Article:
UK College of Nursing celebrates 30th anniversary of doctoral program
Faculty, students and alumni gathered at UK's Boone Center on Thursday, Feb. 8 to celebrate the 30th anniversary of the college's PhD program.
The program, ranked among the top eight nursing doctoral programs in the country by the U.S. National Research Council, has produced more than 130 graduates since 1992.
“The PhD program in the College of Nursing has attracted stellar students from all over the world," said Debra Moser, director of the program. "These students have gone on to build highly successful and productive programs of research, to mentor the next generation of nurse scientists, and to improve the health and well-being of patients, families and communities. They are making an impact in Kentucky and across the United States and the world. We're extraordinarily proud of them and the PhD program that launched them.”
A day of education and celebration
The featured speaker was Cynda H. Rushton, a professor of clinical ethics in the Johns Hopkins Berman Institute of Bioethics and the School of Nursing. As part of the Nursing Leadership Lecture Series, she gave at a talk entitled "Cultivating Moral Resilience to Address Complexity in Health Care" to an audience of doctors, nurses, students and the public in the Karpf Auditorium in UK Chandler Hospital. She was also the guest speaker at the formal celebration later that evening.
Other speakers included Janie Heath, dean of the College of Nursing and Terry Lennie, associate dean, who spoke on the significance of a PhD degree in nursing. Dean Emeriti Carolyn Williams presented an oral history of the nursing PhD program.
Earlier in the day, the college hosted the Office of Nursing Research Open House to celebrate the recently renovated space to emphasize the importance of nursing research to the UK HealthCare community. Dr. Mark Newman, executive vice president for health affairs, UK Provost David Blackwell and UK HealthCare Chief Nurse Executive Colleen Swartz each gave remarks.
Why students choose the College of Nursing
Jessica Harman is her second year in the PhD program after earning her BSN at UK. Through the opportunities afforded to her as an undergraduate, she got a position in UK's cardiovascular ICU, where she still works as an on-call nurse while she completes her studies.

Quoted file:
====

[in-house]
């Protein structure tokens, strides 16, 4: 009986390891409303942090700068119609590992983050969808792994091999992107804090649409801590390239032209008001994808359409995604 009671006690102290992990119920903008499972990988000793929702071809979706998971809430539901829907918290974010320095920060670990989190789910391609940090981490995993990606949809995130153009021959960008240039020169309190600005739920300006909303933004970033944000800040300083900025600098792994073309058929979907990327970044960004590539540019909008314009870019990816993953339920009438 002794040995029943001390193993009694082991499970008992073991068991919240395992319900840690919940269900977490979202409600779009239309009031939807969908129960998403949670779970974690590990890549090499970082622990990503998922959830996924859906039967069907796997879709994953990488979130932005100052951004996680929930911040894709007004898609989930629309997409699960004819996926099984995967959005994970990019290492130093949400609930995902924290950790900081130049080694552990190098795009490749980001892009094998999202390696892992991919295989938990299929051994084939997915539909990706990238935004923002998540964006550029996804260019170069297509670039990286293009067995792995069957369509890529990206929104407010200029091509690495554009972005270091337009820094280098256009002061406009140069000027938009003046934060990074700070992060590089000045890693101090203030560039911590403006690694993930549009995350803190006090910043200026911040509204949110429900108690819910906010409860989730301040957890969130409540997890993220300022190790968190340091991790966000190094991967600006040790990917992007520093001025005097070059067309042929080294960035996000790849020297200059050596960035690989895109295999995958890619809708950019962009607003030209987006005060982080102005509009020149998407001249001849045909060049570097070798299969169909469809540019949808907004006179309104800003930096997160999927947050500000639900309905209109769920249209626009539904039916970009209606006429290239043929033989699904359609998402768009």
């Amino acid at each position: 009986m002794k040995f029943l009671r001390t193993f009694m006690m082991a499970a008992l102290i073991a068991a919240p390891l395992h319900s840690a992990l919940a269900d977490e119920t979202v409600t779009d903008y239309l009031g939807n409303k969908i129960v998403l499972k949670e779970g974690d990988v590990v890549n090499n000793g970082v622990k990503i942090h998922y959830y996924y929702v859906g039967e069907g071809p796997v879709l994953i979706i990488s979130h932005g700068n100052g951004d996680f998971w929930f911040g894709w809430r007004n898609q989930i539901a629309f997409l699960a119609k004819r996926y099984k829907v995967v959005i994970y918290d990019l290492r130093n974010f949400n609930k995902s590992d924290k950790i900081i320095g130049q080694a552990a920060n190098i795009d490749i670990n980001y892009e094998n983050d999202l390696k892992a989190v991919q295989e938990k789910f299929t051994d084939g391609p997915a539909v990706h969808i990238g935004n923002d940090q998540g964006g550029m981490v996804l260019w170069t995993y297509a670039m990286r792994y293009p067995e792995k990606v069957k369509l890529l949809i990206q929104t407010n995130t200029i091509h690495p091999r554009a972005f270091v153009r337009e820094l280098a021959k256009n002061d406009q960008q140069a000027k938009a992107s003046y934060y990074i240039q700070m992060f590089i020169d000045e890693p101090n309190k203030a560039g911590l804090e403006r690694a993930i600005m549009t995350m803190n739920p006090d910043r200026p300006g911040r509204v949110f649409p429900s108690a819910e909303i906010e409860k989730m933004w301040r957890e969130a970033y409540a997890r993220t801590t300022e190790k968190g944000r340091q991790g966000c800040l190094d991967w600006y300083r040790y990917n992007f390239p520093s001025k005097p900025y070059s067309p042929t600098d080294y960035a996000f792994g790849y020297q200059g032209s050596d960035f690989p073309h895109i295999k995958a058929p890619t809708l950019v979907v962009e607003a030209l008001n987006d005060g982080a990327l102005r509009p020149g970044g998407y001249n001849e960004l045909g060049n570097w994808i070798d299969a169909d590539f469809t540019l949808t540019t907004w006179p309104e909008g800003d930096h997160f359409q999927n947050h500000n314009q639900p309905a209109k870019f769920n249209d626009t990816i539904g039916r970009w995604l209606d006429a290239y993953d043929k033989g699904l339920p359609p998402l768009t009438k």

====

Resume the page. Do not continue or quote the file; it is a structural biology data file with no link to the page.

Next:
"I choose UK for my PhD because of the fantastic opportunities and mentorship that the program has," said Harman. "The RICH (Research and Interventions for Cardiovascular Health) research group is full of incredibly established, respected researchers who expertise in cardiovascular nursing research has allowed me numerous opportunities and allowed me to progress through the program quickly and efficiently."
Ifeanyi Madujibeya is in his first year in the program. He received his BSN from Berea College. He chose UK for because of the resources available to pursue his research in the use of mobile health technology to improve self-care in patients with heart failure.
"The program has all the resources to support my progress in my area of research and to help me develop to a well-rounded nursing researcher," said Madujibeya. "Especially, the opportunities to be mentored by world-renowned faculty members and to collaborate in cutting-edge interdisciplinary research at UK are too good to overlook."
A history of success
The PhD program was first approved in 1985 under then-Dean Carolyn Williams, who stressed the importance of research and publications. The first students were accepted in 1987, and in 1992, the first class of doctorate students graduated.
In 2006, the PhD program launched a curriculum that built on the Bachelor of Science in Nursing (BSN) to prepare nurses for research at the doctoral level.
Doctoral students have the opportunity to participate in faculty members' research programs, such as psychosocial and biobehavioral interventions for prevention and treatment of cardiovascular and pulmonary diseases, management of critically ill patients, promoting self-management of chronic illnesses, domestic and workplace violence, tobacco policy and smoking cessation, occupational health and safety, health disparities, health risks in pregnant women, pediatric asthma, and more. Currently, 46 students are enrolled in the program.